New Delhi: The electorate is waiting in anticipation for exit polls as it is quite difficult to gauge who will breast the tape and who will lag behind in these Assembly elections to the five states of Telangana, Rajasthan, MP, Chhattisgarh and Mizoram.
Here’s a look at the five states :
Telangana caretaker chief minister K Chandrasekhar Rao (KCR) dissolved the assembly in September and got the EC to schedule elections here along with the four other states even though it was supposed to go to polls in May next year. Major political parties here are KCR’s Telangana Rashtra Samiti (TRS), Telugu Desam Party (TDP), Congress, Telangana Jana Samithi, Communist Party of India, All India Majlis-e-Ittehadul Muslimeen (AIMIM) and BJP.
The Congress, TDP, TJS and CPI have come together to form the ‘Mahakootami’, the grand alliance, while the BJP and the TRS are going it alone. In 2014, BJP and TDP were allies and since then TDP lost 12 of its 15 MLAs to TRS. KCR has reportedly been siding up with the BJP for which he has been severely criticised. In 2014 assembly election, TRS won 63 seats. Congress came in next with 21 seats, AIMIM secured seven while the BJP won five and its ally, TDP, got 15. The five remaining seats went to Others. Telangana assembly has 119 seats with 60 being the majority mark.
Rajasthan faces a fight between the Congress and the BJP. These two parties have alternately been in power in the state for over two decades. In 2018 assembly elections, the BSP and the AAP are also in the running but not much is expected of them. BJP’s Vasundhara Raje, the incumbent chief minister, is facing a tough fight from Congress. whose president Rahul Gandhi has held 13 rallies across the state.
While opinion polls have favoured the Congress, the fact that it has not announced a chief ministerial candidate may hurt the party’s chances of winning. Also, the party is plagued by in-fighting between Rajasthan Congress president Sachin Pilot and former CM Ashok Gehlot. While Pilot has the youth card in his favour, Gehlot is a seasoned politician. The majority mark in the 200 seat-Assembly is 101. In 2013, the BJP won the 163 seats while the Congress got only 21 seats.
Madhya Pradesh Chief Minister Shivraj Singh Chouhan has been in power for four consecutive terms. Hoping for an anti-incumbency wave, the Congress has fielded Arun Yadav, former Union minister and former chief of state Congress, against Chouhan. The BSP has 227 candidates, SP has 51 candidates. AAP has also fielded 208 candidates this time around. Rahul has held 21 rallies across the state while BJP’s Amit Shah has held 25 rallies. Madhya Pradesh has 230 Assembly seats and the majority mark is 116 seats. In 2013, assembly elections, BJP won 165 seats, Congress got 58 seats and BSP got a paltry four seats.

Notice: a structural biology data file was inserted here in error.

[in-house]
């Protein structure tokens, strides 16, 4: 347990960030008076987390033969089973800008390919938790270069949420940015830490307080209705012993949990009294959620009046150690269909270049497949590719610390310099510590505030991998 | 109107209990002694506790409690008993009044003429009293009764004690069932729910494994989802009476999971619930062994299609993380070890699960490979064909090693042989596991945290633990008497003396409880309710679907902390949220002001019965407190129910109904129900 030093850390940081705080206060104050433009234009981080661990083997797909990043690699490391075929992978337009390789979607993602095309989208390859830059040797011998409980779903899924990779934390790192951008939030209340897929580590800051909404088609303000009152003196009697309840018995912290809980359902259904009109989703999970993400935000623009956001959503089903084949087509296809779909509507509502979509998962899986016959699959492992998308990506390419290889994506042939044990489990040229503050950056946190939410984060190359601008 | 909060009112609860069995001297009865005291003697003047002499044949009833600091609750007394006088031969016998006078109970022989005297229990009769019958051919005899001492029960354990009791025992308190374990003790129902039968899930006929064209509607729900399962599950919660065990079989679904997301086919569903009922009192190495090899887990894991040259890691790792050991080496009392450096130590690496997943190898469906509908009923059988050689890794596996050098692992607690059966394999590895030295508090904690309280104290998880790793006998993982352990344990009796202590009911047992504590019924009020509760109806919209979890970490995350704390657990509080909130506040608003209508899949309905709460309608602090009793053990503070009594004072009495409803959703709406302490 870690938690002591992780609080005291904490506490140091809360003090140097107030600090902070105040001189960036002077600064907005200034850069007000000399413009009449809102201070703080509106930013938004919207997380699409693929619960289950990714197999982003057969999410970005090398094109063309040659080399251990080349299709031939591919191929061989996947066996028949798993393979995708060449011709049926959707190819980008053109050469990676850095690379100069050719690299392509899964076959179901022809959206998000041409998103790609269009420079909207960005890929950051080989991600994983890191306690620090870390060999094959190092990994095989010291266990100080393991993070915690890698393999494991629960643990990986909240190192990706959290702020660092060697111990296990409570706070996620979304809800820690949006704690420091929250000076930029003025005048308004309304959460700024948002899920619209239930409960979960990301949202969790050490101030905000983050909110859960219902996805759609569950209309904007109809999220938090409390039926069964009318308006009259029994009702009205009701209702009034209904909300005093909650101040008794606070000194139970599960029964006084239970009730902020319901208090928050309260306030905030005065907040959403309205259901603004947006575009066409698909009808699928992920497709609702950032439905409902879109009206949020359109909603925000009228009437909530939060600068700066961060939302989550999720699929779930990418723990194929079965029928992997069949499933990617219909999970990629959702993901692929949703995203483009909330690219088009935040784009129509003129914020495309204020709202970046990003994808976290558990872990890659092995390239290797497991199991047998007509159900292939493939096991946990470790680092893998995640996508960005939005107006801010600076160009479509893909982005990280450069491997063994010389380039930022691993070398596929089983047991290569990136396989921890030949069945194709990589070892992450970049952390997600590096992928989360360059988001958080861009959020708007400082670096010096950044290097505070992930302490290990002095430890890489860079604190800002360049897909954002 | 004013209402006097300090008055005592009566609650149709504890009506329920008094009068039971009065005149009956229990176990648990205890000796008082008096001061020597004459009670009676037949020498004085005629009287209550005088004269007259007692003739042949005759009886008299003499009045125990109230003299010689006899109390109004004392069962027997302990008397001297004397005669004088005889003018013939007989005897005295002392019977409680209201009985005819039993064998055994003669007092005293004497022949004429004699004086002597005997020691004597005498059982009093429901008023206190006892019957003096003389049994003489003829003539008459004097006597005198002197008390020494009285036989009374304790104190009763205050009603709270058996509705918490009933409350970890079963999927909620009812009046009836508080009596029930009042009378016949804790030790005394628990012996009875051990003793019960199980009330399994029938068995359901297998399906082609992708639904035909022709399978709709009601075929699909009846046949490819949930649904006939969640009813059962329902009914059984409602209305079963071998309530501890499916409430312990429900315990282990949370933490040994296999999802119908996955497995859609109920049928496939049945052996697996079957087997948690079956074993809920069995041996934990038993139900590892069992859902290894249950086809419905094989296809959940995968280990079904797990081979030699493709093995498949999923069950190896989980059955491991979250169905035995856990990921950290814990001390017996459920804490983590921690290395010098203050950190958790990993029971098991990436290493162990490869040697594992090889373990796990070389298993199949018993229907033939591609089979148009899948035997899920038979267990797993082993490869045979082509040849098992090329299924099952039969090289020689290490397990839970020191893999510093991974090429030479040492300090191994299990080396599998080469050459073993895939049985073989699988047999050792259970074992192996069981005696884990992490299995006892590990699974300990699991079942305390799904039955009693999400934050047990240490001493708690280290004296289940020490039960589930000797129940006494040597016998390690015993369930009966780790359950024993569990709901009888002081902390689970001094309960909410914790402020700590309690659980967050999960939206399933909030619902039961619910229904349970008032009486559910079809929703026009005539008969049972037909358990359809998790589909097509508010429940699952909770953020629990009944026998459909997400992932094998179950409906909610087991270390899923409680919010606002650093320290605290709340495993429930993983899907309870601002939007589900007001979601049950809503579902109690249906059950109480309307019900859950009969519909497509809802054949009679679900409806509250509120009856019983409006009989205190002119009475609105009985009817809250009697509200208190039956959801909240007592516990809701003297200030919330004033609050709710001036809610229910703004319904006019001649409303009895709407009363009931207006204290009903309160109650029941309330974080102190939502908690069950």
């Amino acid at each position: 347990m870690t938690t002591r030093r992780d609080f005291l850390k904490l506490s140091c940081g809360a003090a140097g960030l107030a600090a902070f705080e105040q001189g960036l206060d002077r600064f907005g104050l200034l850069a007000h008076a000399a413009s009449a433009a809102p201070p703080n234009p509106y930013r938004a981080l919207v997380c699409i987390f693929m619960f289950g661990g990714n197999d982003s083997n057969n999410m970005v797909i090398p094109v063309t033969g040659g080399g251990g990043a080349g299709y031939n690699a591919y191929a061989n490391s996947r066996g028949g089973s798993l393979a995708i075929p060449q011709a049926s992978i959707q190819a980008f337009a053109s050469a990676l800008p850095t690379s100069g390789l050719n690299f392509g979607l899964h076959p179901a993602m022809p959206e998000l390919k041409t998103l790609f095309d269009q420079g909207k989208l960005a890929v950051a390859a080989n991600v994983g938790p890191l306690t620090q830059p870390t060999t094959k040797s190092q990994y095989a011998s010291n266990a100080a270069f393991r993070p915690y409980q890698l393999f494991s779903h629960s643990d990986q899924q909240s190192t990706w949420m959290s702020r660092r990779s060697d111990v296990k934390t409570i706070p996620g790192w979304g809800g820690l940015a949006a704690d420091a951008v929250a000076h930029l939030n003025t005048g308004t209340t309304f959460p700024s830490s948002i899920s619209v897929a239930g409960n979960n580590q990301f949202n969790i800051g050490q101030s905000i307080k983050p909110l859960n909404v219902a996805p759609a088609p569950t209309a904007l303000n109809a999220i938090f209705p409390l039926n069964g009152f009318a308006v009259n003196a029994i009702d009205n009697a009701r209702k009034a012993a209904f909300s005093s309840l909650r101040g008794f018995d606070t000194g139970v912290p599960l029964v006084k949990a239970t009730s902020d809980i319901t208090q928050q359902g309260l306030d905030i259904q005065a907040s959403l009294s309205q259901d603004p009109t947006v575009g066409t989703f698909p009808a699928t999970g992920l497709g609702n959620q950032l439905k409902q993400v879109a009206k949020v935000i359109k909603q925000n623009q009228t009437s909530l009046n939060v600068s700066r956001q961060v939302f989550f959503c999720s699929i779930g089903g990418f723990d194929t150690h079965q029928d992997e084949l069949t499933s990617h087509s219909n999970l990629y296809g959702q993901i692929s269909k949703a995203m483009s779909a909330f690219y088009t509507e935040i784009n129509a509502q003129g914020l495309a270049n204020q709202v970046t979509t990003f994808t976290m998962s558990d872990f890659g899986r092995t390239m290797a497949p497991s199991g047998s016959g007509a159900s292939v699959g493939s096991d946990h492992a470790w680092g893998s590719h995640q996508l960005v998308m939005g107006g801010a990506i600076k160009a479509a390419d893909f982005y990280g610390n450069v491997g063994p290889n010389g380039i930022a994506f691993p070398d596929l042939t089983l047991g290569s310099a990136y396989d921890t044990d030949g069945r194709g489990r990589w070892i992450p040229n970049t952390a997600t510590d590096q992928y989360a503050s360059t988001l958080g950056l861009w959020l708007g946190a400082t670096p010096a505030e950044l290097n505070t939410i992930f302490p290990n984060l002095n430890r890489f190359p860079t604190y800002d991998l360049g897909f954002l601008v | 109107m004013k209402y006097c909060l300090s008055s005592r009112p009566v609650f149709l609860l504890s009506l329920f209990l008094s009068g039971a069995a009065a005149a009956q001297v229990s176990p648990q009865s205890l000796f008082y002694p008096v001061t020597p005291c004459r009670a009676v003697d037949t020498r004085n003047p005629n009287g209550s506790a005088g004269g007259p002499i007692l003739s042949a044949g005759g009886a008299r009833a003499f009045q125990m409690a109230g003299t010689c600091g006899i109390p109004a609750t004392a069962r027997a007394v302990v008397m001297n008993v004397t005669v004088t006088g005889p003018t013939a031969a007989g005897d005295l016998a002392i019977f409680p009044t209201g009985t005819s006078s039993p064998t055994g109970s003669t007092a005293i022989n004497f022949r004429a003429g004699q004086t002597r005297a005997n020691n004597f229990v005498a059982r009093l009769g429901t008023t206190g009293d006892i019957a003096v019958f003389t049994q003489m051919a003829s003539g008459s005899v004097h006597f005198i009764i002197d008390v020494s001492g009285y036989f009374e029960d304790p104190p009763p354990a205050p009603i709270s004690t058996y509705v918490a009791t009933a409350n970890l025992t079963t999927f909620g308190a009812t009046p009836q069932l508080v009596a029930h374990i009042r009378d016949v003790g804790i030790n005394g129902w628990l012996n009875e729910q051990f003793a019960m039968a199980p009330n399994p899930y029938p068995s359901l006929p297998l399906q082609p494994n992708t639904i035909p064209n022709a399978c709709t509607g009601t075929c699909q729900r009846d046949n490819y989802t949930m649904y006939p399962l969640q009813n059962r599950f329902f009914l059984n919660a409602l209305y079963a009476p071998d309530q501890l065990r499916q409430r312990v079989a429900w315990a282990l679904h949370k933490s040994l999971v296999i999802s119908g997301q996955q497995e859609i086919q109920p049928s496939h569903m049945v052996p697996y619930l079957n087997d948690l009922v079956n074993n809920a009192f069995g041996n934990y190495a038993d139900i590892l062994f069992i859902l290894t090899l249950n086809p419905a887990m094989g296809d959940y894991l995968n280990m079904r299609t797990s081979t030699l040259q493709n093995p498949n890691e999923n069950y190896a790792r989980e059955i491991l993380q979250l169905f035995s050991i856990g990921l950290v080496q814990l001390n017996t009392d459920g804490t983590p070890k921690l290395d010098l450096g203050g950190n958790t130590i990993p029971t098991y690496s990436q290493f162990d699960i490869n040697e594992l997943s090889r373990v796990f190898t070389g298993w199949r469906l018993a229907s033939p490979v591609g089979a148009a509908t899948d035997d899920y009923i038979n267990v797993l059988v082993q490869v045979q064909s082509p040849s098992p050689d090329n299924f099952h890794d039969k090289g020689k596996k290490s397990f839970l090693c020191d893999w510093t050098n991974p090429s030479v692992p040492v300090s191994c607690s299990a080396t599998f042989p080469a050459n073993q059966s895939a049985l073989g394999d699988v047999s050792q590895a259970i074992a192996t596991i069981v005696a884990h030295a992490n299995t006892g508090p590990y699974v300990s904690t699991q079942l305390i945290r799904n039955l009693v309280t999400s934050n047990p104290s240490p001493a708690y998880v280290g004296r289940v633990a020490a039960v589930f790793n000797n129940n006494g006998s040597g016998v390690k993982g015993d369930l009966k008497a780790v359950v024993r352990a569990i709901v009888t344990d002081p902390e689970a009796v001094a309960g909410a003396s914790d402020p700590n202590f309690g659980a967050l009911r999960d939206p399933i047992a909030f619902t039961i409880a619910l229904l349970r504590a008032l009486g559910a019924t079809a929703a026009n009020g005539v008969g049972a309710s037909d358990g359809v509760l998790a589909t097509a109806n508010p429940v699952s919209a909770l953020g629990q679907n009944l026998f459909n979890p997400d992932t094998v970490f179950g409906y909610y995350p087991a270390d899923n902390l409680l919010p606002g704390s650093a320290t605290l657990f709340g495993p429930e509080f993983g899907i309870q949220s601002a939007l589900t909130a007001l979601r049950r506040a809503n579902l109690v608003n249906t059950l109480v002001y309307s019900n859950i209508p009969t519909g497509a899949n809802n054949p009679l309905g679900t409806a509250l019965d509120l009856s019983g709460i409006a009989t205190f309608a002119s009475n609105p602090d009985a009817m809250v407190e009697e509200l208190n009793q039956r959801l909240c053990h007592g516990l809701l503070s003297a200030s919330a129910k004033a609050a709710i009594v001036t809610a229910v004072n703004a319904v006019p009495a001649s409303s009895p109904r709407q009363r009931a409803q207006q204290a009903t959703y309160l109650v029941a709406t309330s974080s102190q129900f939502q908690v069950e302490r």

Chhattisgarh has a 90-seat Assembly with a majority mark of 46. The main parties battling it out this year are the incumbent BJP, the Congress and the BSP which has struck an alliance with former chief minister Ajit Jogi’s newly-formed party Janata Congress Chhattisgarh (JCC).
Chhattisgarh’s longest serving CM Raman Singh is popular for many schemes; the one of note being his subsidised rice scheme. But he also faces anti-incumbency, having run the state for three consecutive terms. The BSP-JCC’s alliance is expected to hurt Congress which has alleged that Jogi’s JCC is the ‘B’ team of BJP.
On its part, the Congress has promised to waive farmer loans within 10 days of Congress’ win, a major issue this election season. In 2013, BJP won the state with a majority of 49 seats while Congress stood second with 39 seats and BSP scored one seat. Opinion polls for Chhattisgarh have predicted a BJP win but also showed a drop in its number of seats.
In Mizoram, the Congress has 34 seats in the 40-seat assembly. Major political parties are Congress, the Mizo National Front (MNF), Mizoram People’s Conference (MPC), the Zoram People’s Movement (ZPM), the Bharatiya Janata Party (BJP), former Lok Sabha speaker PA Sangma’s National People’s Party (NPP) and Sharad Pawar’s Nationalist Congress Party (NCP).
Since 1987, two parties have ruled the state — the Congress and the Mizoram National Party (MNF). Incumbent Chief Minister Lal Thanhawla has said that he will not ally with any of the Opposition parties even if his party fails to secure a majority. He is running for a third straight term. The BJP is contesting 39 seats this time. MNF is going it alone in the Assembly elections. Though the BJP is not expected to win, it may play the kingmaker once the results are out.